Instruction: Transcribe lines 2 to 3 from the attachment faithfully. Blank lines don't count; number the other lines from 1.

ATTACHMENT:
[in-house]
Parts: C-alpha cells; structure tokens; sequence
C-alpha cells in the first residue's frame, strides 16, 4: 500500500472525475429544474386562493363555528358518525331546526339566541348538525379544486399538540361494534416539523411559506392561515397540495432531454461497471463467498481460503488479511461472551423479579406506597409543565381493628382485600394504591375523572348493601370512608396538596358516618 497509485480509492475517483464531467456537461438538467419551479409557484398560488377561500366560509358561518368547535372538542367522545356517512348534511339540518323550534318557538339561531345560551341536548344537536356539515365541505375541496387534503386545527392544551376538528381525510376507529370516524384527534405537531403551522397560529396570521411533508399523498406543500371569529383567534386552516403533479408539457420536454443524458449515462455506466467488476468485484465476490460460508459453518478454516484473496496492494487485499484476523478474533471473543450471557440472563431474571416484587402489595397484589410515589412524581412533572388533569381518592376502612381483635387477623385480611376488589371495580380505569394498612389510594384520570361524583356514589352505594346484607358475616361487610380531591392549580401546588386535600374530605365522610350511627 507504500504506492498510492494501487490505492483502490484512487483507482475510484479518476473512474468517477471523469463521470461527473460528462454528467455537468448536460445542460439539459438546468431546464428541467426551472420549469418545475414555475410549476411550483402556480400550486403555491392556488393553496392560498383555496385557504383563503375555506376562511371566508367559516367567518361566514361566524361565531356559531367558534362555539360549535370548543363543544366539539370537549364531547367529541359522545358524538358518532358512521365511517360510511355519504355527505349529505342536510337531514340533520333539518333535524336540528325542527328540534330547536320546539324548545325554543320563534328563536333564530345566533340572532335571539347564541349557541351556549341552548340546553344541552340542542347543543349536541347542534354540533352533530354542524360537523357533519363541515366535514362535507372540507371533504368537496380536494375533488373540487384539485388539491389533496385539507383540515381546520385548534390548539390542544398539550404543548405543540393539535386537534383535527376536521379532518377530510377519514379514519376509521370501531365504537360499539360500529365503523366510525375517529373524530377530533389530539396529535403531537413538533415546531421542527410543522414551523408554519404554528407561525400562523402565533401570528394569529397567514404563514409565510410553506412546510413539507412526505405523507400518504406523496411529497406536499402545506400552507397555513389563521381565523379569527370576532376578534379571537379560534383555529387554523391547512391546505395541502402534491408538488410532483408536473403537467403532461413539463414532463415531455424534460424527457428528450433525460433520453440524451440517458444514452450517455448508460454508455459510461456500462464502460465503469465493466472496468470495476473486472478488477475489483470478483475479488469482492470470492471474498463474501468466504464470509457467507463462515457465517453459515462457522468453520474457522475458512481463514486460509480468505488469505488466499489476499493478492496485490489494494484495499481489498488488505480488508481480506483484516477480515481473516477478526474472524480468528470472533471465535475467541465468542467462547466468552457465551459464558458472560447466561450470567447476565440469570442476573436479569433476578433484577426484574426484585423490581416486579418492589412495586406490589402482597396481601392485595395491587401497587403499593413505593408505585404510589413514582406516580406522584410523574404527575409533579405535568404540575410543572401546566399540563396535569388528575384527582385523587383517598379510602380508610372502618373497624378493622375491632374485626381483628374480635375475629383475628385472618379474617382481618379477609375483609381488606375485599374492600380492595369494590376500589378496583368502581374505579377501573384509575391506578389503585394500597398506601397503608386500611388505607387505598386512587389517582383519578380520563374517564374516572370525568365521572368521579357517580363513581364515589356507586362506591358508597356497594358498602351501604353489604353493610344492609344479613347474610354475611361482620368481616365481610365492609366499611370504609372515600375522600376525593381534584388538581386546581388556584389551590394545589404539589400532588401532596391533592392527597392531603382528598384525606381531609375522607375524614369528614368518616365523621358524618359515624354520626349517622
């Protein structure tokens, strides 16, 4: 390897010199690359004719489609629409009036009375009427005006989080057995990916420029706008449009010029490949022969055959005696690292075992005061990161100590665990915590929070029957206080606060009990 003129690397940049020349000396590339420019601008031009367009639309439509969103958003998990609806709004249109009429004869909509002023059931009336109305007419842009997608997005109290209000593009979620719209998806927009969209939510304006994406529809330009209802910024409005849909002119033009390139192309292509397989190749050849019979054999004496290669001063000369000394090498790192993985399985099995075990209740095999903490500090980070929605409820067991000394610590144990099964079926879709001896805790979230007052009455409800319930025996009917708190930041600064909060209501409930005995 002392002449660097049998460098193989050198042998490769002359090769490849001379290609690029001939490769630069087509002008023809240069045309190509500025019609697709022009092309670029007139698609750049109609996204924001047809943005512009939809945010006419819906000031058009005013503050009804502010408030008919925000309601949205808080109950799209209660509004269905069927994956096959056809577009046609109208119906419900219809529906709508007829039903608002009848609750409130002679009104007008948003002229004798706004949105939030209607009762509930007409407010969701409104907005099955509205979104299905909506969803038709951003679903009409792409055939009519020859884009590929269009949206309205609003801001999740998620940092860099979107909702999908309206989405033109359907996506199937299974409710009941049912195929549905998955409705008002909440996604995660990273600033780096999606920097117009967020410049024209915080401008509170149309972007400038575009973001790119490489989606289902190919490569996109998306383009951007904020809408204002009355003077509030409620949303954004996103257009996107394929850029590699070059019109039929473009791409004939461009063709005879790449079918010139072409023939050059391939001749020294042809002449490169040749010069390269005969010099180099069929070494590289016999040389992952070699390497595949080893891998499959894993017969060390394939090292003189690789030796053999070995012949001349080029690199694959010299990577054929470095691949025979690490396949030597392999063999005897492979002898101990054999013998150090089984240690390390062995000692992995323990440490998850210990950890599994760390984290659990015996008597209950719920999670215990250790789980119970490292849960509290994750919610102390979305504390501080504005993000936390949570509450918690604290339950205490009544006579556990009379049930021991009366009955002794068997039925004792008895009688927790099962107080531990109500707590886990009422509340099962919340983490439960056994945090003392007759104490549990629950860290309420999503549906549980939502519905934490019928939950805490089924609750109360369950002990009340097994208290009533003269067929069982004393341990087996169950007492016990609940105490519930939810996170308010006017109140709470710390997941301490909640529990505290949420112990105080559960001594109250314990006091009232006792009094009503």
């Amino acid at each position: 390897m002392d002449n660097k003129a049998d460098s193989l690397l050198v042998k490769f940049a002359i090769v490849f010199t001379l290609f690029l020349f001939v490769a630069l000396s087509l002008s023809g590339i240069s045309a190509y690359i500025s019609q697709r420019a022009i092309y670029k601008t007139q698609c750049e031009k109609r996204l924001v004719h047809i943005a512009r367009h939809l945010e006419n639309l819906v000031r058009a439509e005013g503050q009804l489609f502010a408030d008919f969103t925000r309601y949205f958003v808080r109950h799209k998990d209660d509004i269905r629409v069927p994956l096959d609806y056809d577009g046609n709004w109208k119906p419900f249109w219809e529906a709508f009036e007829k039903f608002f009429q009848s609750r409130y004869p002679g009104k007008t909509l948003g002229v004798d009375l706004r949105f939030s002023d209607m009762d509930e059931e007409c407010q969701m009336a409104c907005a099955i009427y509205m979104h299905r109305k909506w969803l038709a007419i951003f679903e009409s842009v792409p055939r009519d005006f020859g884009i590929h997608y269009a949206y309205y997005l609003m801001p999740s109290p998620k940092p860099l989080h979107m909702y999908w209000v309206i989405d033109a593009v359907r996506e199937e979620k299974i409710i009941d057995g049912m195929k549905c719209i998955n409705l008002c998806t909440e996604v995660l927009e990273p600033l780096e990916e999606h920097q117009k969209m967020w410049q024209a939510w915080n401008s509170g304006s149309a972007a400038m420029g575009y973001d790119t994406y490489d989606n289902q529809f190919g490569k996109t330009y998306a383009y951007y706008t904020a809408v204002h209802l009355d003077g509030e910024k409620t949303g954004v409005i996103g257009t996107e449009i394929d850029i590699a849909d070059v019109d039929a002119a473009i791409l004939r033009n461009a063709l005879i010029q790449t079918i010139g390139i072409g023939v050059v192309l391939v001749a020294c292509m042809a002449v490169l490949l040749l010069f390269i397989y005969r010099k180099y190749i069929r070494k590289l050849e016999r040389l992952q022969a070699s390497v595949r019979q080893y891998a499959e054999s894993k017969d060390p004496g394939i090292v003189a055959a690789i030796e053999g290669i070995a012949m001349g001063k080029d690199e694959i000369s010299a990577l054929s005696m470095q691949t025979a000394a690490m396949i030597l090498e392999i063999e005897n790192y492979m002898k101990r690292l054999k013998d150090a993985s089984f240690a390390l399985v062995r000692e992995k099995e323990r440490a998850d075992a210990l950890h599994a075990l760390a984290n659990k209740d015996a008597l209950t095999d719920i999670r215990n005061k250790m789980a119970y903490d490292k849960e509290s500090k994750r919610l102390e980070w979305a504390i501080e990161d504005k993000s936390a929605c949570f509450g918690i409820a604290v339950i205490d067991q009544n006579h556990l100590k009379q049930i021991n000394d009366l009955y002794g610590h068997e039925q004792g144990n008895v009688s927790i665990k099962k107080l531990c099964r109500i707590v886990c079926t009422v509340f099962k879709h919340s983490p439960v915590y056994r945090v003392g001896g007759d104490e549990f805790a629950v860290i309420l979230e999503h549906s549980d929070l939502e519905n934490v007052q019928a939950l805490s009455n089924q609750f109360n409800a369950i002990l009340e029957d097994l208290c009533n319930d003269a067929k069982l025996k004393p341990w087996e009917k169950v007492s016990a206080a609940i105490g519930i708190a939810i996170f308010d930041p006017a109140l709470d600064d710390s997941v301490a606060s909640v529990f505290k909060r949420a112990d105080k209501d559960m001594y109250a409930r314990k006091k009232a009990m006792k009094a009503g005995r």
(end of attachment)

Parts: C-alpha cells; structure tokens; sequence
C-alpha cells in the first residue's frame, strides 16, 4: 500500500472525475429544474386562493363555528358518525331546526339566541348538525379544486399538540361494534416539523411559506392561515397540495432531454461497471463467498481460503488479511461472551423479579406506597409543565381493628382485600394504591375523572348493601370512608396538596358516618 497509485480509492475517483464531467456537461438538467419551479409557484398560488377561500366560509358561518368547535372538542367522545356517512348534511339540518323550534318557538339561531345560551341536548344537536356539515365541505375541496387534503386545527392544551376538528381525510376507529370516524384527534405537531403551522397560529396570521411533508399523498406543500371569529383567534386552516403533479408539457420536454443524458449515462455506466467488476468485484465476490460460508459453518478454516484473496496492494487485499484476523478474533471473543450471557440472563431474571416484587402489595397484589410515589412524581412533572388533569381518592376502612381483635387477623385480611376488589371495580380505569394498612389510594384520570361524583356514589352505594346484607358475616361487610380531591392549580401546588386535600374530605365522610350511627 507504500504506492498510492494501487490505492483502490484512487483507482475510484479518476473512474468517477471523469463521470461527473460528462454528467455537468448536460445542460439539459438546468431546464428541467426551472420549469418545475414555475410549476411550483402556480400550486403555491392556488393553496392560498383555496385557504383563503375555506376562511371566508367559516367567518361566514361566524361565531356559531367558534362555539360549535370548543363543544366539539370537549364531547367529541359522545358524538358518532358512521365511517360510511355519504355527505349529505342536510337531514340533520333539518333535524336540528325542527328540534330547536320546539324548545325554543320563534328563536333564530345566533340572532335571539347564541349557541351556549341552548340546553344541552340542542347543543349536541347542534354540533352533530354542524360537523357533519363541515366535514362535507372540507371533504368537496380536494375533488373540487384539485388539491389533496385539507383540515381546520385548534390548539390542544398539550404543548405543540393539535386537534383535527376536521379532518377530510377519514379514519376509521370501531365504537360499539360500529365503523366510525375517529373524530377530533389530539396529535403531537413538533415546531421542527410543522414551523408554519404554528407561525400562523402565533401570528394569529397567514404563514409565510410553506412546510413539507412526505405523507400518504406523496411529497406536499402545506400552507397555513389563521381565523379569527370576532376578534379571537379560534383555529387554523391547512391546505395541502402534491408538488410532483408536473403537467403532461413539463414532463415531455424534460424527457428528450433525460433520453440524451440517458444514452450517455448508460454508455459510461456500462464502460465503469465493466472496468470495476473486472478488477475489483470478483475479488469482492470470492471474498463474501468466504464470509457467507463462515457465517453459515462457522468453520474457522475458512481463514486460509480468505488469505488466499489476499493478492496485490489494494484495499481489498488488505480488508481480506483484516477480515481473516477478526474472524480468528470472533471465535475467541465468542467462547466468552457465551459464558458472560447466561450470567447476565440469570442476573436479569433476578433484577426484574426484585423490581416486579418492589412495586406490589402482597396481601392485595395491587401497587403499593413505593408505585404510589413514582406516580406522584410523574404527575409533579405535568404540575410543572401546566399540563396535569388528575384527582385523587383517598379510602380508610372502618373497624378493622375491632374485626381483628374480635375475629383475628385472618379474617382481618379477609375483609381488606375485599374492600380492595369494590376500589378496583368502581374505579377501573384509575391506578389503585394500597398506601397503608386500611388505607387505598386512587389517582383519578380520563374517564374516572370525568365521572368521579357517580363513581364515589356507586362506591358508597356497594358498602351501604353489604353493610344492609344479613347474610354475611361482620368481616365481610365492609366499611370504609372515600375522600376525593381534584388538581386546581388556584389551590394545589404539589400532588401532596391533592392527597392531603382528598384525606381531609375522607375524614369528614368518616365523621358524618359515624354520626349517622